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Analysis Programs and References
The years have seen content analysis programs come and
go. Many earlier ones have shown considerable staying power.
Here I've listed some that I know and others that intrigue
me. Most, but not all, are for Windows, and a few are free.
I've tried to present the most general sites first. Many of
these sources direct users to computer programs that
generate "concordances" of important words, often referred
to as KWIC programs. This type of analysis is so useful in
political research that I isolate some KWIC sites from the
pack. Go HERE for KWIC programs.
to sites for content analysis software
- This service is provided
by some dedicated souls at Georgia State University. It
provides links to web sites where one can find
information (often including purchasing information)
regarding content analysis software as well as other
types of software that are often utilized by content
Content Analysis Guidebook Online
- Kimberly Neuendorf
teaches in the Communication Department at Cleveland
State University. She prepared this extrordinarily
helpful web site to accompany her book, The Content
Analysis Guidebook (2001).
Evans' Content Analysis Resources
- William Evans is Director of the Center for Creative
Media at the University of Alabama whose research
interests include computer-supported content analysis.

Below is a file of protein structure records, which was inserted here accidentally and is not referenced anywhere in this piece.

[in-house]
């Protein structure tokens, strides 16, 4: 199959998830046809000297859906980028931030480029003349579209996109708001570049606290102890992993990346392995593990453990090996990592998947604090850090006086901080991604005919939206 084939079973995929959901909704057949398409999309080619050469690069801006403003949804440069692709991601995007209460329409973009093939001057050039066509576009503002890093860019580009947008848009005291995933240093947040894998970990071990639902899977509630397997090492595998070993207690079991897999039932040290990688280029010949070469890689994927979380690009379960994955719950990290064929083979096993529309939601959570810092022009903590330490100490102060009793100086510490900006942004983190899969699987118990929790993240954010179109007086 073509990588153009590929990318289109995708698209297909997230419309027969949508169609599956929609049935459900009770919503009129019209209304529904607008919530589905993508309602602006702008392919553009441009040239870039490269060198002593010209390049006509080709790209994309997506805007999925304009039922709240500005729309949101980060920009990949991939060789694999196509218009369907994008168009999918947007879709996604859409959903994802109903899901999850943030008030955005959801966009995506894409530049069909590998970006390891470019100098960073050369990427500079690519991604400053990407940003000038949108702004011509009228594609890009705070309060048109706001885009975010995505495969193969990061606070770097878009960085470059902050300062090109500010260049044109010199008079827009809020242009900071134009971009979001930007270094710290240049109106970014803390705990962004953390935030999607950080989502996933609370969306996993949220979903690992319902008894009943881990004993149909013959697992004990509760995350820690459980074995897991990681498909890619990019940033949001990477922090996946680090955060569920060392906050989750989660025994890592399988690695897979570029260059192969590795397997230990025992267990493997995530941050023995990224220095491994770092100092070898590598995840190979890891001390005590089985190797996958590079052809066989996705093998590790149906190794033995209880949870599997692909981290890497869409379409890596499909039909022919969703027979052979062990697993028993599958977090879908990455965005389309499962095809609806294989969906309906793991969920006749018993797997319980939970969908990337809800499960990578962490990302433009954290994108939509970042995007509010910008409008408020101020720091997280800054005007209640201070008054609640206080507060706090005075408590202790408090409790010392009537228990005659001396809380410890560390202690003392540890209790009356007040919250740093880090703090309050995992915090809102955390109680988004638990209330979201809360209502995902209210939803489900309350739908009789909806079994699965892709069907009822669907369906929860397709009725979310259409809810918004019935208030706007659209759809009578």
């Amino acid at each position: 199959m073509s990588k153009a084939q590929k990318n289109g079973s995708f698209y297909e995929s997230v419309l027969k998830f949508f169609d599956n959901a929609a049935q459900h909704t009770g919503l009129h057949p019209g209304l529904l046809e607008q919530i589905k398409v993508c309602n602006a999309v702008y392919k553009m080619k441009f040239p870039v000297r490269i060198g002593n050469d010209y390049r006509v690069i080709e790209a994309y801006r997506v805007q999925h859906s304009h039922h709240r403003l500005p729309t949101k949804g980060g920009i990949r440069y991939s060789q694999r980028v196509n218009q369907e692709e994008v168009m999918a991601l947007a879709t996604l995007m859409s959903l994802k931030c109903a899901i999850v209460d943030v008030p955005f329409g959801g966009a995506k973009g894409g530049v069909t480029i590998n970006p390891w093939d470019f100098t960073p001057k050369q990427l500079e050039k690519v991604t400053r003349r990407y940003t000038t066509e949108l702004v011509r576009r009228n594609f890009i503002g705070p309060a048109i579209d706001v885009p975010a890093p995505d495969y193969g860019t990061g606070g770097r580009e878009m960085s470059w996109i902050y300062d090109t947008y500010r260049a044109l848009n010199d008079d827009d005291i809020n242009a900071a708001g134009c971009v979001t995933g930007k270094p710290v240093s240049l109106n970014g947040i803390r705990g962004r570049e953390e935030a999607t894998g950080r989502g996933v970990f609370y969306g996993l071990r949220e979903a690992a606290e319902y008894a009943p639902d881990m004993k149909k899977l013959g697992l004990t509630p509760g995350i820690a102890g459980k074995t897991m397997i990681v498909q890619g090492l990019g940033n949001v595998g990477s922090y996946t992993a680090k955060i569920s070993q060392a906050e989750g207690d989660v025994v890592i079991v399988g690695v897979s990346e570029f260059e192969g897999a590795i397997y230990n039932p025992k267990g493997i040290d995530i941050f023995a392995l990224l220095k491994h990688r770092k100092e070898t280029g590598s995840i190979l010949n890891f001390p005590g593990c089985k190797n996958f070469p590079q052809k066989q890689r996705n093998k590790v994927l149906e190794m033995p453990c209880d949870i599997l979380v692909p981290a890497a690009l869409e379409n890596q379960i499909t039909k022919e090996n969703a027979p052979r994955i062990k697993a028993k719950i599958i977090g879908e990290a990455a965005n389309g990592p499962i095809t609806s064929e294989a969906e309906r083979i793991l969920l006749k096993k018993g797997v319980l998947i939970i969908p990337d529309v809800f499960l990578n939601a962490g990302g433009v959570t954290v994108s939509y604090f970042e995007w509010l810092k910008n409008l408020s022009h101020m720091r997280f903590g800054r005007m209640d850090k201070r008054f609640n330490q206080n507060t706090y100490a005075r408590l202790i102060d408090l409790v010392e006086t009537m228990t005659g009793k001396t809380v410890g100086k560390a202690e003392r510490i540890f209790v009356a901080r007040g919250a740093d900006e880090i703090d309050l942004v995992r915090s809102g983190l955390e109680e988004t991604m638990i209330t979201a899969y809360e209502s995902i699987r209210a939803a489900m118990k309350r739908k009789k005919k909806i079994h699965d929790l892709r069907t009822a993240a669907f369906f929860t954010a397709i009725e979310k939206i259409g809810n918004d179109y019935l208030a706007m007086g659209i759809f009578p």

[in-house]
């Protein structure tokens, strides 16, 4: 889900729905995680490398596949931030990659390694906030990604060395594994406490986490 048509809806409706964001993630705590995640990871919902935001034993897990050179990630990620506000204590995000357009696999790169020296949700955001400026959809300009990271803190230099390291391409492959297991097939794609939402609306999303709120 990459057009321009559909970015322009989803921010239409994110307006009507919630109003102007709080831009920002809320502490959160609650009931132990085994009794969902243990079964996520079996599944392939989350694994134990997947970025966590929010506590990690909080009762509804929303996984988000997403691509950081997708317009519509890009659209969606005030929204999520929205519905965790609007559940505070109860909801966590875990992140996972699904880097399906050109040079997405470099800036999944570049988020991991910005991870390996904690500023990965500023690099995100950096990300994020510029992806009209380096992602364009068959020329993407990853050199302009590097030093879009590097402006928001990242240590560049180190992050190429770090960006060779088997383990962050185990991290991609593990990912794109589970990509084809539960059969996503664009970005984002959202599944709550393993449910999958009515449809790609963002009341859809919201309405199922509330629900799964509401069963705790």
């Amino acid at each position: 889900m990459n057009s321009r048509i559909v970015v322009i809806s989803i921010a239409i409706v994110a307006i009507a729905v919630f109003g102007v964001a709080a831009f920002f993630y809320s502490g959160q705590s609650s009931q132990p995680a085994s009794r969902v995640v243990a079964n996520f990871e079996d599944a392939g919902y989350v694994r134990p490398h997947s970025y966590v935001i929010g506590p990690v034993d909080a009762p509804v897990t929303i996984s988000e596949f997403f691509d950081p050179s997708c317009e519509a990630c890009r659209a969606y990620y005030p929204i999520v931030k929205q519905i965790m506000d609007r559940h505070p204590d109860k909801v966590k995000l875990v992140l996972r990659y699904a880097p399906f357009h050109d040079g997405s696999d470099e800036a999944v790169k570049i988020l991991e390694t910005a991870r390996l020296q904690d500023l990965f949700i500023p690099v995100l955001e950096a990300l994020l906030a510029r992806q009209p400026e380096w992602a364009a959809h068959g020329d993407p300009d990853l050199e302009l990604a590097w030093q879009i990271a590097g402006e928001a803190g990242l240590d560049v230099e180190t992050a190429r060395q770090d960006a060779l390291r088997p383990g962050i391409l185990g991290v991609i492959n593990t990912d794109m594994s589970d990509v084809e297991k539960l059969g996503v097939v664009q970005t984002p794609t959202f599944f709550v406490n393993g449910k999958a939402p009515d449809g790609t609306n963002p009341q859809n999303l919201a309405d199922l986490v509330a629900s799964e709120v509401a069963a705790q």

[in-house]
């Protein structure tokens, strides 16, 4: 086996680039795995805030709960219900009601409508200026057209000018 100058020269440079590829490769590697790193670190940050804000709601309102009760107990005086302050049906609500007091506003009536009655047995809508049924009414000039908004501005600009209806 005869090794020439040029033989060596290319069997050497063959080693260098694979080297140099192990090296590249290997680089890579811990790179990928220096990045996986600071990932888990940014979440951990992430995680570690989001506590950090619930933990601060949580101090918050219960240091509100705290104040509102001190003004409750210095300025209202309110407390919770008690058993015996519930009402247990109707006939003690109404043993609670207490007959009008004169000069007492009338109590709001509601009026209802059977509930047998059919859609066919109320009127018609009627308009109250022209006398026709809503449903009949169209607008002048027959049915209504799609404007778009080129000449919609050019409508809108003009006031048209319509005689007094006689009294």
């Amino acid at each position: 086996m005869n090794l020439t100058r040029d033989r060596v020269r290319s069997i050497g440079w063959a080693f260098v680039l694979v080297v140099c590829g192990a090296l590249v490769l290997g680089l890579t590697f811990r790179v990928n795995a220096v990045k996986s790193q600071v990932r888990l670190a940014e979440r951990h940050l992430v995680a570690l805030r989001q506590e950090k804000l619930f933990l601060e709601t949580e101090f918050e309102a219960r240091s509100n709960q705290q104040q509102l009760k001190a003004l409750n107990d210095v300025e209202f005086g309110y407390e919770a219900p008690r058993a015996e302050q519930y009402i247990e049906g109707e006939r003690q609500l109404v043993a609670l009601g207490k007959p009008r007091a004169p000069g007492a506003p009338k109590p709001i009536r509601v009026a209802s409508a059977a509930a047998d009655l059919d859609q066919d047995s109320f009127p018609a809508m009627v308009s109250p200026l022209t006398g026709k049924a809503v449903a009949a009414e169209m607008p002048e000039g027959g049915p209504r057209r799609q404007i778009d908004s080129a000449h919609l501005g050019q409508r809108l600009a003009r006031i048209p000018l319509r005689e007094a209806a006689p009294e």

Though its home page is not well-designed, this site can
direct you to a LOT of interesting material.
Text Analysis Software
- The Electronic Text Center at the University of
Virginia Library is deeply involved in text digitizing
and analysis. The Center combines an on-line archive of
tens of thousands of SGML and XML-encoded electronic
texts and images with a library service that offers
hardware and software suitable for the creation and
analysis of text. This link directs users to available
Study of Dreams
- Don't be put off by the
title. This site deals more generally with content
analysis with these links:
- More about content analysis
- Information for people doing research projects or
- Non-scientific info, for those not interested in
- The vendor says that this Windows program reads any
text and summarizes its main ideas; it needs no precoding
and makes no linguistic assumptions.
One of the leading programs in the field, it is pricey
($595) but there is a $49 student version.
Klein's Text Analysis Info
- Harold Klein does "Social Science Consulting" in
Rudolstadt, Germany. He is a frrequent participant in
content analysis list serve exchanges, and his site is